The explosive complaint, lodged by Western Cape Deputy Judge President Patricia Goliath with the Judicial Services Commission (JSC) on 15 January 2019, has set out alleged widespread misconduct by Western Cape Judge President, John Hlophe, and his wife, Judge Gayaat Salie-Hlophe.
The most serious allegation by Goliath is that Hlophe had, in 2015, attempted to influence the appointment of judges in a legal challenge by NGOs Earthlife Africa Johannesburg and the Southern African Faith Communities Environment Institute to former President Jacob Zuma’s secret R1-trillion nuclear deal with Russia.
Goliath claims that Hlophe had informed her back then that “criticism of former President Jacob Zuma with regard to the controversial nuclear deal was unwarranted”.
The Deputy Judge President added that Hlophe had attempted to influence her to allocate the matter to two judges that “he perceived to be favourably disposed towards the former president”.
“I immediately dismissed the idea and referred him to a Daily Maverick article in which negative aspersions were cast on his allocation in another matter. Although unhappy, he did not pursue the matter and we agreed upon the two judges subsequently appointed to hear the matter.”
Goliath did not set out in her complaint to the JSC why she did not opt to report Hlophe’s conduct at the time.
In 2017 the NGOs secured a victory when Cape High Court Judge Lee Bozalek ruled that the procurement process as well as nuclear co-operation agreements with Russia, the US and Korea were illegal.
Goliath, who recently served as an acting justice in the Constitutional Court, in her complaint also accused Hlophe of assaulting a fellow judge in chambers.
“The judge concerned (whose name is known to Daily Maverick) drew up an affidavit for the purpose of filing a criminal complaint. However, it appears that Papier J [Taswell] and another judge intervened and persuaded the judge not to proceed with the criminal complaint,” said Goliath.
She said the incident had involved sexual impropriety and “the two judges now, regrettably, have unresolved serious allegations against their name”.
The attempt by the two judges to deter a fellow judge from lodging a case of common assault against the Judge President could be viewed as an obstruction of justice.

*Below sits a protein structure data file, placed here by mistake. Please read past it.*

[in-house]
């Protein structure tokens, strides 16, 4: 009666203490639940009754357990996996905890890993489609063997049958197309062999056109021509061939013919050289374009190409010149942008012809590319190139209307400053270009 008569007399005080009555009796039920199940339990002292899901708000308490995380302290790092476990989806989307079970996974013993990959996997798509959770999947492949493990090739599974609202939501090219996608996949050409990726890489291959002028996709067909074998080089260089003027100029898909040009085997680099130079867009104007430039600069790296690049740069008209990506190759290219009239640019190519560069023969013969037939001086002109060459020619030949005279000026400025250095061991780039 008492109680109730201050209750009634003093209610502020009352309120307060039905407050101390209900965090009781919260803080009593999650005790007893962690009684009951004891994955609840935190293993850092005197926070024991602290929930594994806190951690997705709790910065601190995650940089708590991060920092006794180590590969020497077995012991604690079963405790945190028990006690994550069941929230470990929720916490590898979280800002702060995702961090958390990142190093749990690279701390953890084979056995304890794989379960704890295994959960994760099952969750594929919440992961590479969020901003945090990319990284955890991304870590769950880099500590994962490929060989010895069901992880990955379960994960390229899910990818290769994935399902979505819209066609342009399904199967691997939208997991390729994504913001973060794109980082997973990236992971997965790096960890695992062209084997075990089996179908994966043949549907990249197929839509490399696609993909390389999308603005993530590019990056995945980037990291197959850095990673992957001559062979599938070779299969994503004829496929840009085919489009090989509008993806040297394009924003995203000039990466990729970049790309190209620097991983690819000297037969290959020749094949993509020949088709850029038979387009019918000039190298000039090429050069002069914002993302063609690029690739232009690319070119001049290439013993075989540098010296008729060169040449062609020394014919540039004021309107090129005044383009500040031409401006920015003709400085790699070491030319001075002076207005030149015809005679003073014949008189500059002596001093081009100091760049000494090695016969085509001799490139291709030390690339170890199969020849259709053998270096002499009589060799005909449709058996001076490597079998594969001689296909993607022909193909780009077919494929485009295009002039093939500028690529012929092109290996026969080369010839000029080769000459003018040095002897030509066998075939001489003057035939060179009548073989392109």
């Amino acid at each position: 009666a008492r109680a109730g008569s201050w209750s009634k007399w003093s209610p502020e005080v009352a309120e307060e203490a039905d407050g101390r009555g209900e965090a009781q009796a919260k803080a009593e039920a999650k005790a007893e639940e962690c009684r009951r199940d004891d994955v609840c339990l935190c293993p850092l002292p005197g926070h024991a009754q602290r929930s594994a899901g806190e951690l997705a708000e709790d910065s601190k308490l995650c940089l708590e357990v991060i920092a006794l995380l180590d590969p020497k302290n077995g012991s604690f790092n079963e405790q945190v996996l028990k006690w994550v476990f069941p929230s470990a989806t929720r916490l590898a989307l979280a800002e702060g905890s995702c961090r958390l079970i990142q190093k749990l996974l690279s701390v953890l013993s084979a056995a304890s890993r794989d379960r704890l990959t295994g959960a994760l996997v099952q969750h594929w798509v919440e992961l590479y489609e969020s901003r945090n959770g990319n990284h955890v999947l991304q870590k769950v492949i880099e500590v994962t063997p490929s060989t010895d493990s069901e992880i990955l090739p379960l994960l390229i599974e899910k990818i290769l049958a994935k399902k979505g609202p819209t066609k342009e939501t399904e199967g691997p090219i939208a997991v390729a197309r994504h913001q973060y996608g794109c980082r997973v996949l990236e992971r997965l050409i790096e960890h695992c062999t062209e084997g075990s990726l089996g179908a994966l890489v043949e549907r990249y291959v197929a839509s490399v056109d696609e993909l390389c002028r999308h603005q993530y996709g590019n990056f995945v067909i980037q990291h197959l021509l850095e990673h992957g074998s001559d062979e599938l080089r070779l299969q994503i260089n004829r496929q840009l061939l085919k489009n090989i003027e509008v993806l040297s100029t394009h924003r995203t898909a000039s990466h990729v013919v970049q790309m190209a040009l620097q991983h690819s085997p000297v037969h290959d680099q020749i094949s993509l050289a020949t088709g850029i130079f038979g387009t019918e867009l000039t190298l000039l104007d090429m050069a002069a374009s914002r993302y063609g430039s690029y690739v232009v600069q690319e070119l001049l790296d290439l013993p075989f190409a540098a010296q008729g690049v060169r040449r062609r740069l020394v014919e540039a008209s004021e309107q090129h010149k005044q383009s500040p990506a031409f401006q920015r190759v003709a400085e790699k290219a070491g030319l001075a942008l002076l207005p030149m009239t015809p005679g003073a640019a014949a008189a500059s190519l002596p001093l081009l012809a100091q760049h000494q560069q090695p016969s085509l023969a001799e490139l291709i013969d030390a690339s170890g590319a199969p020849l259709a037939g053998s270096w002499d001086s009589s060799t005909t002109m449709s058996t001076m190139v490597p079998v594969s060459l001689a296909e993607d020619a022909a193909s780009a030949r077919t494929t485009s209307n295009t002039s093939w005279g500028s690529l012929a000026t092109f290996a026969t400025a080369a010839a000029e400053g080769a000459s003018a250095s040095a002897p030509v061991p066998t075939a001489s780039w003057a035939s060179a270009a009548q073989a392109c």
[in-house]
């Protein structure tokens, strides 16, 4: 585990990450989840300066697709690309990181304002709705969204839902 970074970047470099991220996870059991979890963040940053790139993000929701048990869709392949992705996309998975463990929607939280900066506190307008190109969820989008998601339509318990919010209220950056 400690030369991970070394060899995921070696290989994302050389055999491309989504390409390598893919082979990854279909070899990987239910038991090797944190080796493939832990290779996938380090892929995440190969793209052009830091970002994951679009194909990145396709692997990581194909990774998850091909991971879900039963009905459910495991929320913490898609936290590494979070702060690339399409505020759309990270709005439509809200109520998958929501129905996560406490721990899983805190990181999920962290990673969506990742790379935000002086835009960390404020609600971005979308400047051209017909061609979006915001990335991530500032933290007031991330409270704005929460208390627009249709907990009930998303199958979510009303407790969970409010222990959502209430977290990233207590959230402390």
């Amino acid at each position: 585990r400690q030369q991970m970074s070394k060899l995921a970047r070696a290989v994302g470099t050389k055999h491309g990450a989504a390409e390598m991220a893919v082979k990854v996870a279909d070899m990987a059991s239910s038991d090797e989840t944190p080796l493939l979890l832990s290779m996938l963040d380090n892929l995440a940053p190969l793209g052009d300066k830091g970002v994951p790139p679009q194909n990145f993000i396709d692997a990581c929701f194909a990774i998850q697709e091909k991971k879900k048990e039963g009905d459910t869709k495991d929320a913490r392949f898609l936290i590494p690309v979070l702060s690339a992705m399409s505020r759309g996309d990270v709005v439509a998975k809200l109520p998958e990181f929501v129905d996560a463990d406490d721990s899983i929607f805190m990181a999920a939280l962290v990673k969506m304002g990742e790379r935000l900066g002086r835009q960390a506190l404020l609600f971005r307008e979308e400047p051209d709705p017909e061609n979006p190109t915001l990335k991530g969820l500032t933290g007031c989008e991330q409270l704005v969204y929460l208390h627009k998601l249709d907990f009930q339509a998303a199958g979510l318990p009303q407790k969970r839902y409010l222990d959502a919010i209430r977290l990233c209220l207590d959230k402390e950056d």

“Most judges are appalled by the above incidents, especially with Hlophe resorting to physical violence. It renders our working environment hostile and unsafe,” said Goliath.
All of this is going on behind the facade of 35 Keerom Street where about 30 judges of the Western Cape High Court Division and their support staff have chambers.
Hlophe’s legal representative, Barnabas Xulu, has dismissed Goliath’s complaint, stating it was based on “gossip, rumour, irrelevant material and information obtained from the grapevine”.
In her complaint, Goliath said that her “plight, as a woman, has become untenable.”
“I am currently operating in an unsafe, unhealthy and oppressive working environment and request urgent intervention to enable me to fulfil my constitutional role as DJP.”
The division was divided and “more seriously, a climate of fear and intimidation prevails”.
She further accused Hlophe and his wife of sidelining her with regard to the referral of matters to her office and that, at present, she occupied the position of Deputy Chief Justice “albeit in name only”.
In her complaint against Hlophe and Salie-Hlophe, Goliath said their conduct had compromised the proper functioning of the court, “concomitant imperatives of integrity” as well as “significantly and severely impinging on the court’s dignity”.
Goliath was appointed as Western Cape Deputy Judge President in 2016. In 2018 she acted as a judge in the Constitutional Court before going on long leave and returning to the Western Cape Division in April 2019.
On her return, she said she had found herself sidelined and excluded with all her duties unilaterally suspended by Hlophe. Registrars appeared also to have been “coached to conduct the business of the court in such a manner as to exclude the DJP”.